Day 32 – Curfew – Friday 24 April 2020.
I am definitely slowing down. Every other day is turning out to be what I refer to as ‘a lazy day’. I may do a few chores or pick out a few weeds but in the main I’m tatting** around.
Even my runs and Pilates sessions have been less frequent than during the first 3 weeks of curfew; oddly, I enjoy the runs but I struggle to get myself out of the door so I have to get up just 15 minutes before I want to run, throw my clothes on, have a quick espresso, pop on my power-heart (a magnet that I swear aids recovery after a run) and go!
Pilates is slightly easier as it takes place in the home: I wonder if this is may be how people become agoraphobic, going out of the home less and less until they just can’t bring themselves to do it? Of course, agoraphobia would be more to do with a persons mental-health initially, but it does make me wonder.
Talking about mental-health it is very concerning how this curfew is equipping people to use the situation to their advantage.
According to the Guardain newspaper, ‘A number of domestic abuse charities and campaigners have reported a surge in calls to helplines and online services since the lockdown conditions were imposed, reflecting experiences in other countries. The chief executive of a domestic abuse charity, said: “I don’t believe coronavirus creates violent men. What we’re seeing is a window into the levels of abuse that women live with all the time. Coronavirus may exacerbate triggers, though I might prefer to call them excuses.”
Read the full article here…
Some parents are using the curfew to inflict pain on the other parent of their child/children too. The following is taken from another article from BBC online I read earlier this week…
“Separated couples exploiting the Covid-19 lockdown to stop an ex-partner from seeing their child could face court action”, says a senior judge.
Head of the family courts Sir Andrew McFarlane says children should continue to visit parents they do not live with, as long as both households are healthy.
Family lawyers told the BBC they have been inundated with separated parents arguing over contact during lockdown.
Some say parents have exploited Covid-19 guidance to stop visits altogether.
The guidance for parents who live apart states that children under the age of 18 can be moved between their parents’ homes after a sensible discussion, and an assessment that the children are not being put at risk.
I find the second paragraph interesting – it would be easy to exploit this further by taking your child to live in a household that could be deemed ‘unhealthy’ (say, with an older relative) if you wanted to further exploit the guidance.
You can read the whole feature here…
Tom attended the funeral of one of his old friends on Monday. Six mourners were there, all sat apart. What was even stranger was the fact that nobody officated or spoke; just three pieces of music were played and that was that. The deceased had become a recluse so maybe it was what ‘B’ had wanted.
This morning Tom’s step-brother passed away – not of corona virus – he had been ill for a while and, 20 years older than Tom, was ‘a good age’. Right till the end, whenever he and Tom said goodbye ‘M’ would give Tom a bone-shaker hand shake.
I still don’t understand death. Does one know when one is dying; are you aware of anything; is it a bit like dreaming when you are dying over a period of time; are you in pain or is it even a pleasant experience as you drift away from this life? Nobody can ever tell, can they?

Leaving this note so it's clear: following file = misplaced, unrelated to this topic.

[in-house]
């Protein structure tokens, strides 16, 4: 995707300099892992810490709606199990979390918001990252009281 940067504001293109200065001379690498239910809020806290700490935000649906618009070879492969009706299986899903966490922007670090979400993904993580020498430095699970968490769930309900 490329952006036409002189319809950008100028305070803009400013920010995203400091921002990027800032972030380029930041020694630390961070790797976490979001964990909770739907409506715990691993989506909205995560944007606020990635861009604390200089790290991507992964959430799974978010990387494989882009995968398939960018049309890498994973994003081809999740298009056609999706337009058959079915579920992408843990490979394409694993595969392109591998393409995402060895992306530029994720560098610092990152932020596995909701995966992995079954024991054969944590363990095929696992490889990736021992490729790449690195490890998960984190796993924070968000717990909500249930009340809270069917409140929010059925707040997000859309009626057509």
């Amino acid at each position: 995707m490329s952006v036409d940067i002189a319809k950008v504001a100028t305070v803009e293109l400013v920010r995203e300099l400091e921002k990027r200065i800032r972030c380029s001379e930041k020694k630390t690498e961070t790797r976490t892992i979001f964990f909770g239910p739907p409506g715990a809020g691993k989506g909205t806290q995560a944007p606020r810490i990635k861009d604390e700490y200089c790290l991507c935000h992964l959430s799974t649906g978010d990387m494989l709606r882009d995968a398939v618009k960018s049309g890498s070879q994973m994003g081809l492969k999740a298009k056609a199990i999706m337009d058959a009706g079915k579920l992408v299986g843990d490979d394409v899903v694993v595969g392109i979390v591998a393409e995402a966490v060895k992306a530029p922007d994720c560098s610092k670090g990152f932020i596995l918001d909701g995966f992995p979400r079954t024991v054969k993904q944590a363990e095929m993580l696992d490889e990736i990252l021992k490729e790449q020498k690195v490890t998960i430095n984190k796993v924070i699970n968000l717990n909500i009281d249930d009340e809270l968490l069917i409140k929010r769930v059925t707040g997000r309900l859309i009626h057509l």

Enough about death, some excellent news this morning was that an ex-colleagues husband is recovering well from Covid19, my friend, ‘K’, is elated and her husband can’t wait to be well enough to start doing a few jobs; what a brilliant attitude? Actually, many people are recovering yet the news focuses more on deaths that recoveries (generally).
I listened to a very good broadcast on Radio 4 on Tuesday, ‘More or Less’ focuses on ‘facts made simple’.
During the discussion Professor Donnelly highlighted the point that we need to look more closely at numbers – not at which country is faring better or worse at Covid 19 – so comparing one country to another is pointless. The UK has had more deaths per million population than Ireland for example, but we are more densely populated and patterns of movement are totally different so this has to be factored in. Some fact and figures I picked up on from this programme are:
The general population of the UK is 66 million. If you look at just working age people it falls to 42 million. So far 16,509 people have died in hospital from Covid 19. Of those 2,145 were ‘working age’ so that works out to just 1 in 19000 deaths of working age people – less scary than the media is alluding to.
Working with the same figures this would indicate there would be 75-80 deaths of NHS workers (as they are ‘working age’ people). When the programme was broadcast there had been 77 deaths of NHS workers, which is what you would expect. Therefore, NHS staff are dying at the same rate of everyone else who is working age. It doesn’t make it any the less tragic, but it does make you think.
You can hear the episode here…
Two NHS workers who have died since Tuesday were twin sisters which makes it seem all the more sad somehow (they did have underlying health issues). Covid 19 doesn’t discriminate does it?
The funniest/most scary/tragic thing I heard today was Donald Trump – President (or Palace Jester) of the USA questioning whether people could be inject with disinfectant. Is the man for real? What on earth was he thinking to even voice such a ridiculous thing. The mind boggles.
Well, it’s a lazy one for me today. I’m going to plant out my sweet peas, do a pilates session and tat around in the sunshine.
Tatting around – its becoming Just this Girls Thing!
**tatting is a word I picked up from Tom – it means generally finding bits and pieces to occupy you (I think!)